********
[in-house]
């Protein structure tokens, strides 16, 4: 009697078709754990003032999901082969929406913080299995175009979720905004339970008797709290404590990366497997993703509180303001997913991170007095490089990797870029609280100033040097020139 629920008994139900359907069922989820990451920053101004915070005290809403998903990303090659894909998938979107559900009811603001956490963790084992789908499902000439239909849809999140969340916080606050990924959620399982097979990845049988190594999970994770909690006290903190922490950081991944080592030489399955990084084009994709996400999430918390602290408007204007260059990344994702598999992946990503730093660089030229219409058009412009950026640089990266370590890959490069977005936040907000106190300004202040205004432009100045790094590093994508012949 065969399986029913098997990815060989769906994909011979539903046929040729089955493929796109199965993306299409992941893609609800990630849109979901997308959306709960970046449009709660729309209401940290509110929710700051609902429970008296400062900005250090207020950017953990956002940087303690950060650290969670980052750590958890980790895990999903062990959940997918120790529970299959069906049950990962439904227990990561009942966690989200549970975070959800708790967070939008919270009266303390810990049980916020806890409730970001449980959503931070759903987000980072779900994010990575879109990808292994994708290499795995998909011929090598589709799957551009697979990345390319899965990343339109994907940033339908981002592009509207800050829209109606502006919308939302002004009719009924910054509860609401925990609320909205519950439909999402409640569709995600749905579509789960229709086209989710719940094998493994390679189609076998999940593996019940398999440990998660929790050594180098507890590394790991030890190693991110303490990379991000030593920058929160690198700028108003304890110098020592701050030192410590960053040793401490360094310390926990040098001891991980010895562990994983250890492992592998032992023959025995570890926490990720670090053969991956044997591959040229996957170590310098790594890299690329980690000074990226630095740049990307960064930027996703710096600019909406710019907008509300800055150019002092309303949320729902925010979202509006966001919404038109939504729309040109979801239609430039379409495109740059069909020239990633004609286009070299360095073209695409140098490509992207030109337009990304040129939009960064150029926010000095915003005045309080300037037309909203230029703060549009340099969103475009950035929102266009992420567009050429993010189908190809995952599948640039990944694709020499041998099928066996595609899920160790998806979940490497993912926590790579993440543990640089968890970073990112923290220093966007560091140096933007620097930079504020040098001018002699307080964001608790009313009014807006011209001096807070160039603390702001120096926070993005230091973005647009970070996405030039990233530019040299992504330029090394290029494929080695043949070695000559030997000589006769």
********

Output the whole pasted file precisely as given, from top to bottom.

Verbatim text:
[in-house]
């Protein structure tokens, strides 16, 4: 009697078709754990003032999901082969929406913080299995175009979720905004339970008797709290404590990366497997993703509180303001997913991170007095490089990797870029609280100033040097020139 629920008994139900359907069922989820990451920053101004915070005290809403998903990303090659894909998938979107559900009811603001956490963790084992789908499902000439239909849809999140969340916080606050990924959620399982097979990845049988190594999970994770909690006290903190922490950081991944080592030489399955990084084009994709996400999430918390602290408007204007260059990344994702598999992946990503730093660089030229219409058009412009950026640089990266370590890959490069977005936040907000106190300004202040205004432009100045790094590093994508012949 065969399986029913098997990815060989769906994909011979539903046929040729089955493929796109199965993306299409992941893609609800990630849109979901997308959306709960970046449009709660729309209401940290509110929710700051609902429970008296400062900005250090207020950017953990956002940087303690950060650290969670980052750590958890980790895990999903062990959940997918120790529970299959069906049950990962439904227990990561009942966690989200549970975070959800708790967070939008919270009266303390810990049980916020806890409730970001449980959503931070759903987000980072779900994010990575879109990808292994994708290499795995998909011929090598589709799957551009697979990345390319899965990343339109994907940033339908981002592009509207800050829209109606502006919308939302002004009719009924910054509860609401925990609320909205519950439909999402409640569709995600749905579509789960229709086209989710719940094998493994390679189609076998999940593996019940398999440990998660929790050594180098507890590394790991030890190693991110303490990379991000030593920058929160690198700028108003304890110098020592701050030192410590960053040793401490360094310390926990040098001891991980010895562990994983250890492992592998032992023959025995570890926490990720670090053969991956044997591959040229996957170590310098790594890299690329980690000074990226630095740049990307960064930027996703710096600019909406710019907008509300800055150019002092309303949320729902925010979202509006966001919404038109939504729309040109979801239609430039379409495109740059069909020239990633004609286009070299360095073209695409140098490509992207030109337009990304040129939009960064150029926010000095915003005045309080300037037309909203230029703060549009340099969103475009950035929102266009992420567009050429993010189908190809995952599948640039990944694709020499041998099928066996595609899920160790998806979940490497993912926590790579993440543990640089968890970073990112923290220093966007560091140096933007620097930079504020040098001018002699307080964001608790009313009014807006011209001096807070160039603390702001120096926070993005230091973005647009970070996405030039990233530019040299992504330029090394290029494929080695043949070695000559030997000589006769």